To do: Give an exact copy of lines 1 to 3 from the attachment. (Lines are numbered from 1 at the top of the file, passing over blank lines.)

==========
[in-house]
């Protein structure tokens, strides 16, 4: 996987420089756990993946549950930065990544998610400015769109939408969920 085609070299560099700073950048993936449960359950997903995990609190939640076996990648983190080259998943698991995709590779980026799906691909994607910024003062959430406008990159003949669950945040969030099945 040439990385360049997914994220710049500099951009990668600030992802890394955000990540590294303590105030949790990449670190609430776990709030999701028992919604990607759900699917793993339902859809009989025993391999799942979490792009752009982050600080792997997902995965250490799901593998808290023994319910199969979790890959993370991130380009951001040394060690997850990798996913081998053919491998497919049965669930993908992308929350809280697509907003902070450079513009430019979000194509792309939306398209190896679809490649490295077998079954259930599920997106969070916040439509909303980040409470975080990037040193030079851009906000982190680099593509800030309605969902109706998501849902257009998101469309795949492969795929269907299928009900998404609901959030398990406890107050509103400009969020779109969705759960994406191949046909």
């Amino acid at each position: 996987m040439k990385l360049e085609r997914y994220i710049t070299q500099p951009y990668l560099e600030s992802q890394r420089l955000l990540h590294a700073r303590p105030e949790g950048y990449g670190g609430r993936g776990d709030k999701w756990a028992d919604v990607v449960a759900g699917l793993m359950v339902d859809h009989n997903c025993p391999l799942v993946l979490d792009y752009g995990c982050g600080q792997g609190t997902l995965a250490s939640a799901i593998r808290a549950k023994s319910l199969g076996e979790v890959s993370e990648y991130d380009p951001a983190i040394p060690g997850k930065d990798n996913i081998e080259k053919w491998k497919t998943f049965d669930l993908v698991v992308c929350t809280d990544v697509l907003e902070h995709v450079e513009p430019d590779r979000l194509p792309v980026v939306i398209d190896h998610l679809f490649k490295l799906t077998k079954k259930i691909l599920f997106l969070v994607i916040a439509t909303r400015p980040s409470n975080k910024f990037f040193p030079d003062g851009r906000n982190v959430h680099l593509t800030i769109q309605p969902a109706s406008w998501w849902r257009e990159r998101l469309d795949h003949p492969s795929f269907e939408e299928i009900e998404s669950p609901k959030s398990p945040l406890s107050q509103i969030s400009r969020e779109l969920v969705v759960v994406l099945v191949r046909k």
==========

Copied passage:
[in-house]
């Protein structure tokens, strides 16, 4: 996987420089756990993946549950930065990544998610400015769109939408969920 085609070299560099700073950048993936449960359950997903995990609190939640076996990648983190080259998943698991995709590779980026799906691909994607910024003062959430406008990159003949669950945040969030099945 040439990385360049997914994220710049500099951009990668600030992802890394955000990540590294303590105030949790990449670190609430776990709030999701028992919604990607759900699917793993339902859809009989025993391999799942979490792009752009982050600080792997997902995965250490799901593998808290023994319910199969979790890959993370991130380009951001040394060690997850990798996913081998053919491998497919049965669930993908992308929350809280697509907003902070450079513009430019979000194509792309939306398209190896679809490649490295077998079954259930599920997106969070916040439509909303980040409470975080990037040193030079851009906000982190680099593509800030309605969902109706998501849902257009998101469309795949492969795929269907299928009900998404609901959030398990406890107050509103400009969020779109969705759960994406191949046909």
């Amino acid at each position: 996987m040439k990385l360049e085609r997914y994220i710049t070299q500099p951009y990668l560099e600030s992802q890394r420089l955000l990540h590294a700073r303590p105030e949790g950048y990449g670190g609430r993936g776990d709030k999701w756990a028992d919604v990607v449960a759900g699917l793993m359950v339902d859809h009989n997903c025993p391999l799942v993946l979490d792009y752009g995990c982050g600080q792997g609190t997902l995965a250490s939640a799901i593998r808290a549950k023994s319910l199969g076996e979790v890959s993370e990648y991130d380009p951001a983190i040394p060690g997850k930065d990798n996913i081998e080259k053919w491998k497919t998943f049965d669930l993908v698991v992308c929350t809280d990544v697509l907003e902070h995709v450079e513009p430019d590779r979000l194509p792309v980026v939306i398209d190896h998610l679809f490649k490295l799906t077998k079954k259930i691909l599920f997106l969070v994607i916040a439509t909303r400015p980040s409470n975080k910024f990037f040193p030079d003062g851009r906000n982190v959430h680099l593509t800030i769109q309605p969902a109706s406008w998501w849902r257009e990159r998101l469309d795949h003949p492969s795929f269907e939408e299928i009900e998404s669950p609901k959030s398990p945040l406890s107050q509103i969030s400009r969020e779109l969920v969705v759960v994406l099945v191949r046909k």